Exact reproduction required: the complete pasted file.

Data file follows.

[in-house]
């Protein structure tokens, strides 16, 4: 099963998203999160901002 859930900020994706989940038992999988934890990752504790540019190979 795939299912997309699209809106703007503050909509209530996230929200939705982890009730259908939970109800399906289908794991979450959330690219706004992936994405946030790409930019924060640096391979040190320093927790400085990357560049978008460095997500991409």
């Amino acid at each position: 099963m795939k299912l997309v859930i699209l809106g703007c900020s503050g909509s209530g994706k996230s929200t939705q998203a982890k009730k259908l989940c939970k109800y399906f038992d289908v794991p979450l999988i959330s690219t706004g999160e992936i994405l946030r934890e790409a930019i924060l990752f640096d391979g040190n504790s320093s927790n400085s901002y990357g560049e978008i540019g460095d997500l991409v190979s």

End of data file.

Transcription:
[in-house]
């Protein structure tokens, strides 16, 4: 099963998203999160901002 859930900020994706989940038992999988934890990752504790540019190979 795939299912997309699209809106703007503050909509209530996230929200939705982890009730259908939970109800399906289908794991979450959330690219706004992936994405946030790409930019924060640096391979040190320093927790400085990357560049978008460095997500991409």
């Amino acid at each position: 099963m795939k299912l997309v859930i699209l809106g703007c900020s503050g909509s209530g994706k996230s929200t939705q998203a982890k009730k259908l989940c939970k109800y399906f038992d289908v794991p979450l999988i959330s690219t706004g999160e992936i994405l946030r934890e790409a930019i924060l990752f640096d391979g040190n504790s320093s927790n400085s901002y990357g560049e978008i540019g460095d997500l991409v190979s």